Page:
spaceSpace and Physics

The Right Kind Of Volcanoes Freed Us From “Snowball Earth”


Stephen Luntz

Stephen has a science degree with a major in physics, an arts degree with majors in English Literature and History and Philosophy of Science and a Graduate Diploma in Science Communication.

Freelance Writer

volcano in bloom

Volcanoes have been credited with ending the Snowball Earth, but it seems it took a particular type of magma to warm the Earth sufficiently. Shawn Appel on Unsplash

Almost 600 million years ago, the Earth was largely or entirely locked in deep ice, with temperatures so cold even the equator froze solid, a period known as “Snowball Earth”. There is plenty of debate on what allowed the Earth to escape the snowball, with new evidence crediting a particular type of volcano.

Once the Earth became cold enough, it was hard for it to warm. The sheets of ice covering almost the entire planet reflected so much sunlight that the planet's temperature remained far beneath the point where a small increase in brightness from the Sun, or chances to the Earth's orbit, could break the spell. Yet somehow, something did, in the process triggering a vast expansion of life to fill the new niches.


The most likely explanation appears to be an increase in volcanism. This would be somewhat ironic, since it is also suspected volcanoes put the Earth in the freezer in the first place.

The explanation for this apparent contradiction lies in the face that volcanoes release both cooling gasses, like sulfur dioxide, and warming carbon dioxide. The ratio of these varies greatly between eruptions. According to Dr Chad Deering of Michigan Technological University, the end of Snowball Earth began with very carbon dioxide-rich eruptions.

The evidence, presented in Nature Geoscience, is found in small crystals called zircons from a 3,000-kilometer (1,860-mile) swath of Antarctica. Zircons are useful to geologists because they exclude lead when they form, but include uranium, which then radioactively decays into lead at known rates. Consequently, ratios of lead to uranium reveal a zircon's age.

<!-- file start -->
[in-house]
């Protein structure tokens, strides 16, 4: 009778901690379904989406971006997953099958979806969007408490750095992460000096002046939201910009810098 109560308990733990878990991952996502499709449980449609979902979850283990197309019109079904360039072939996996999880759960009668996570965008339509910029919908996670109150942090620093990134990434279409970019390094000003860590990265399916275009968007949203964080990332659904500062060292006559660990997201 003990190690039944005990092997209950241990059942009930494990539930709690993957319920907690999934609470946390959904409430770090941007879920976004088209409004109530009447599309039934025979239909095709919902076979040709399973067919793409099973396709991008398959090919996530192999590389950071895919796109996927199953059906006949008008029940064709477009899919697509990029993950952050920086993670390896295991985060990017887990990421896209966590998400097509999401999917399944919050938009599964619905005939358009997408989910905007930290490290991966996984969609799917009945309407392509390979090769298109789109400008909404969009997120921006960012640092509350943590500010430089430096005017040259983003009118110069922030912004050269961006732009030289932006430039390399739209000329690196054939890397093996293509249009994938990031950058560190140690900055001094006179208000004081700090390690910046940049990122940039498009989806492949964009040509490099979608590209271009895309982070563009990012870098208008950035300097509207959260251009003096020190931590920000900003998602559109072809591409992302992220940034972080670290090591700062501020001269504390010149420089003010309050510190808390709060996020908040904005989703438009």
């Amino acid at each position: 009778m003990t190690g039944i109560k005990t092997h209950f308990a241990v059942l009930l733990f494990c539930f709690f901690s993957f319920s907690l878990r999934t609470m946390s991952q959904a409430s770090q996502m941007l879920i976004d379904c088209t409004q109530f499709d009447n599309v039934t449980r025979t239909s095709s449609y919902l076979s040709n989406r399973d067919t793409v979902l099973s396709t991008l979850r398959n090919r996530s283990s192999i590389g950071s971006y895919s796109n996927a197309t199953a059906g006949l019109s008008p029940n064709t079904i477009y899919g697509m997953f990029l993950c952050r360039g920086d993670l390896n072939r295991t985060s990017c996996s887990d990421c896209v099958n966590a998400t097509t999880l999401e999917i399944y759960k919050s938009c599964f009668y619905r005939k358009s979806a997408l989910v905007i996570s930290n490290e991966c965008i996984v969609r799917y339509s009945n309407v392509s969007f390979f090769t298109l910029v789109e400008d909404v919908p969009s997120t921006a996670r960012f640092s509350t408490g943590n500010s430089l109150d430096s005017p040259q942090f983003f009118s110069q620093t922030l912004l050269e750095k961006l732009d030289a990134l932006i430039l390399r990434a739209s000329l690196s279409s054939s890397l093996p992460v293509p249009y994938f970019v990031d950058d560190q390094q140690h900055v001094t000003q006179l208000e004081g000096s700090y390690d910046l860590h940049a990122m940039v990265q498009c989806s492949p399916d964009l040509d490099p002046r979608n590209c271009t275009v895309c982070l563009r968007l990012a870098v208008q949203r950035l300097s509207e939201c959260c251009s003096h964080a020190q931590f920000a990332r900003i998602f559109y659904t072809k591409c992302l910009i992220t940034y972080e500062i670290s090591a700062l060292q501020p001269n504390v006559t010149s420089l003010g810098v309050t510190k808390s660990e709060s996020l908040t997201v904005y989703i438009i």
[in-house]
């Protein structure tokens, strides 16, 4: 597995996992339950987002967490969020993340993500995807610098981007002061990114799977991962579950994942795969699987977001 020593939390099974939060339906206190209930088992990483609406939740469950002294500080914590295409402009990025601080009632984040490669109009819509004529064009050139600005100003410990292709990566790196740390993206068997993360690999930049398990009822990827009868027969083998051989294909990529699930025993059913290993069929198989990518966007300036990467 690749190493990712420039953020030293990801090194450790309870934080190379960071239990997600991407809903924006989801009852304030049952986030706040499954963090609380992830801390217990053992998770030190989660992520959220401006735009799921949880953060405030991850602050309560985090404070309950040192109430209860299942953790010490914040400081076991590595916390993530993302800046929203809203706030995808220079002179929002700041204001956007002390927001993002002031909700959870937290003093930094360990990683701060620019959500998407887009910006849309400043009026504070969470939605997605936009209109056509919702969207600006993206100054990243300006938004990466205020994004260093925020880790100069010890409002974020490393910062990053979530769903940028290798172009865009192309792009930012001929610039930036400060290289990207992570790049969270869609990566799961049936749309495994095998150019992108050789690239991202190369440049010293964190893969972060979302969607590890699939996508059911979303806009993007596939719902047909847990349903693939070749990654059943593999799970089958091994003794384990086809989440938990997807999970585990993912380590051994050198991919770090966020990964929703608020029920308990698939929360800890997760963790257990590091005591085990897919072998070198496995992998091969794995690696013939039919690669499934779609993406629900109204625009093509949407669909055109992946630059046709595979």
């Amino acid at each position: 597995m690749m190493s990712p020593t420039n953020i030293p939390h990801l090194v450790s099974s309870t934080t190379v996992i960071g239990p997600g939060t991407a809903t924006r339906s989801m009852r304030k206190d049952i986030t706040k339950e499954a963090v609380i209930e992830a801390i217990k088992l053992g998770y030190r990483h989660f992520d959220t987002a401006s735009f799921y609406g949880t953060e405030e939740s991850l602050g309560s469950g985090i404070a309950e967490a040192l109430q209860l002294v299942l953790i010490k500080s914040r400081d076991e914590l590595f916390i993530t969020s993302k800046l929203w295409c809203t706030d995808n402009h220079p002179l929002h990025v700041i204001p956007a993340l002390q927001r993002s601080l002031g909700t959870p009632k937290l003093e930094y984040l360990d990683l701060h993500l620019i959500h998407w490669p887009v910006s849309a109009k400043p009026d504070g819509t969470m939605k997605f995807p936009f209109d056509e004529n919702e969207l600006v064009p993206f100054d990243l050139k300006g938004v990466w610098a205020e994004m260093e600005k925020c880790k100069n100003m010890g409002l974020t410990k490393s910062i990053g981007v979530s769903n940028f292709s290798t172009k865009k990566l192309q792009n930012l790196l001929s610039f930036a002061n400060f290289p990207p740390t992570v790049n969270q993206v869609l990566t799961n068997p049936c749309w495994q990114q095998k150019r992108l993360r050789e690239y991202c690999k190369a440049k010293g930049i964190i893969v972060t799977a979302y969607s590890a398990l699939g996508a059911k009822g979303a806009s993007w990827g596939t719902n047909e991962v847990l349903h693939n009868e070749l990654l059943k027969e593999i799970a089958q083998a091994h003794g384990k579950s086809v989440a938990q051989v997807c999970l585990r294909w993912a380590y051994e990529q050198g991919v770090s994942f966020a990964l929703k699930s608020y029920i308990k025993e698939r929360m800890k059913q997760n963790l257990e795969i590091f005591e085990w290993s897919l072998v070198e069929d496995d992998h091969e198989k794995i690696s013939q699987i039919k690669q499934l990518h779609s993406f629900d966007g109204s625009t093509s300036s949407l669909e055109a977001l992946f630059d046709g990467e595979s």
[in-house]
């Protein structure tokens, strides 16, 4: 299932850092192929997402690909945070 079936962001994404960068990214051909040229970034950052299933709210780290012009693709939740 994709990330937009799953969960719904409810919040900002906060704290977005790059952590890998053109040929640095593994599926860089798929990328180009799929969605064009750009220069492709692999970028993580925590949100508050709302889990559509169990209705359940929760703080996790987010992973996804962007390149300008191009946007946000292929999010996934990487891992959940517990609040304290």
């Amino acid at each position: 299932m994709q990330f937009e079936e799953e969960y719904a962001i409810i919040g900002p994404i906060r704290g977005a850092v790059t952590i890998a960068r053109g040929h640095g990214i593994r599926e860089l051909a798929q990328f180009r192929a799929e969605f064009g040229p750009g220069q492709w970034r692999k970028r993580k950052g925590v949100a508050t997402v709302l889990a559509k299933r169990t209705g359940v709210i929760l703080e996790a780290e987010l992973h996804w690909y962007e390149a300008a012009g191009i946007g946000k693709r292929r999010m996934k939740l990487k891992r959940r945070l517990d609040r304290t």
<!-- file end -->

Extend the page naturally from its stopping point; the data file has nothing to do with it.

Examining zircons that formed between 500 and 700 million years ago, Deering found a spike 553-577 million years ago from alkaline volcanoes. Modern equivalents (including Mount Etna and Mount Erebus) release 10-50 times as much carbon dioxide, relative to the size of their eruptions, as other volcanoes. Such a large release would warm the planet enough to trigger a feedback loop, where loss of ice allowed more sunlight to be absorbed, leading to yet more melting.


The magma in eruptions comes from mantle material deep in the Earth forcing its way to the surface. However, tectonic interactions can cause the mantle to become “polluted” with water, gas, and carbon from the Earth's crust. Alkaline volcanoes contain particularly polluted mantle material.

"In essence, we discovered that throughout the Earth's history there was a particularly significant pulse of carbon emitted that immediately preceded the Cambrian explosion, the most important emergence of life that has yet to occur," Deering said in a statement. Alkaline volcanic activity appears to be strongly associated with continental rifting, when the continental crust pulls apart until mantle can get through. 


spaceSpace and Physics
  • tag
  • volcanoes,

  • carbon dioxide,

  • Ediacaran,

  • snowball earth,

  • greenhouse effect,

  • zircons,

  • continental rifting